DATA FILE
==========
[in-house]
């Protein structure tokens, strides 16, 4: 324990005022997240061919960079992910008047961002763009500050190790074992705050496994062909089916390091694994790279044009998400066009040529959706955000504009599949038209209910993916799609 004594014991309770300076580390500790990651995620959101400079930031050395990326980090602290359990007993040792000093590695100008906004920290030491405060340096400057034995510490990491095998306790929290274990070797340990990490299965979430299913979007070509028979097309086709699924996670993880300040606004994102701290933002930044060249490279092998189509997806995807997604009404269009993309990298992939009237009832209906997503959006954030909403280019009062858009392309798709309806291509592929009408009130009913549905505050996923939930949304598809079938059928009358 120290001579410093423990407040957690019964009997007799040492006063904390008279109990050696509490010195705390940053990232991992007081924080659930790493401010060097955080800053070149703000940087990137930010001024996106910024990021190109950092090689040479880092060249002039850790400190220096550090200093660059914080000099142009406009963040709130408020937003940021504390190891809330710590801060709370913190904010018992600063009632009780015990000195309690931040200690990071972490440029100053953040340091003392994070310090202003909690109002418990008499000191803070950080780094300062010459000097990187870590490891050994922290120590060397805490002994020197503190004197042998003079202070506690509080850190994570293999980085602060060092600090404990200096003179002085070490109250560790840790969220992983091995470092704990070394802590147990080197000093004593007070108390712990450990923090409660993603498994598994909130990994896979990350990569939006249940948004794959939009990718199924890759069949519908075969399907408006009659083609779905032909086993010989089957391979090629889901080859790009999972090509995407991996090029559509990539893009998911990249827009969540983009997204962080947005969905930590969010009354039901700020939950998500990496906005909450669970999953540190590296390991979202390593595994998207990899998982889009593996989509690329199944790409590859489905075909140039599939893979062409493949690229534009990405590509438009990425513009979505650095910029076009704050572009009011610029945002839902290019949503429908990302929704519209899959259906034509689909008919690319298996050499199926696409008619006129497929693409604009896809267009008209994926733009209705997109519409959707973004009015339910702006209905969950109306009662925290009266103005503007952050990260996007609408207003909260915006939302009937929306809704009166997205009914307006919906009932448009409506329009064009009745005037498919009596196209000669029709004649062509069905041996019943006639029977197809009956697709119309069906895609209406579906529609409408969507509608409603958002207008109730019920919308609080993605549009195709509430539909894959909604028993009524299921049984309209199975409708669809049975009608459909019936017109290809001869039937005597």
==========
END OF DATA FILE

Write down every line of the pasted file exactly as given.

[in-house]
């Protein structure tokens, strides 16, 4: 324990005022997240061919960079992910008047961002763009500050190790074992705050496994062909089916390091694994790279044009998400066009040529959706955000504009599949038209209910993916799609 004594014991309770300076580390500790990651995620959101400079930031050395990326980090602290359990007993040792000093590695100008906004920290030491405060340096400057034995510490990491095998306790929290274990070797340990990490299965979430299913979007070509028979097309086709699924996670993880300040606004994102701290933002930044060249490279092998189509997806995807997604009404269009993309990298992939009237009832209906997503959006954030909403280019009062858009392309798709309806291509592929009408009130009913549905505050996923939930949304598809079938059928009358 120290001579410093423990407040957690019964009997007799040492006063904390008279109990050696509490010195705390940053990232991992007081924080659930790493401010060097955080800053070149703000940087990137930010001024996106910024990021190109950092090689040479880092060249002039850790400190220096550090200093660059914080000099142009406009963040709130408020937003940021504390190891809330710590801060709370913190904010018992600063009632009780015990000195309690931040200690990071972490440029100053953040340091003392994070310090202003909690109002418990008499000191803070950080780094300062010459000097990187870590490891050994922290120590060397805490002994020197503190004197042998003079202070506690509080850190994570293999980085602060060092600090404990200096003179002085070490109250560790840790969220992983091995470092704990070394802590147990080197000093004593007070108390712990450990923090409660993603498994598994909130990994896979990350990569939006249940948004794959939009990718199924890759069949519908075969399907408006009659083609779905032909086993010989089957391979090629889901080859790009999972090509995407991996090029559509990539893009998911990249827009969540983009997204962080947005969905930590969010009354039901700020939950998500990496906005909450669970999953540190590296390991979202390593595994998207990899998982889009593996989509690329199944790409590859489905075909140039599939893979062409493949690229534009990405590509438009990425513009979505650095910029076009704050572009009011610029945002839902290019949503429908990302929704519209899959259906034509689909008919690319298996050499199926696409008619006129497929693409604009896809267009008209994926733009209705997109519409959707973004009015339910702006209905969950109306009662925290009266103005503007952050990260996007609408207003909260915006939302009937929306809704009166997205009914307006919906009932448009409506329009064009009745005037498919009596196209000669029709004649062509069905041996019943006639029977197809009956697709119309069906895609209406579906529609409408969507509608409603958002207008109730019920919308609080993605549009195709509430539909894959909604028993009524299921049984309209199975409708669809049975009608459909019936017109290809001869039937005597």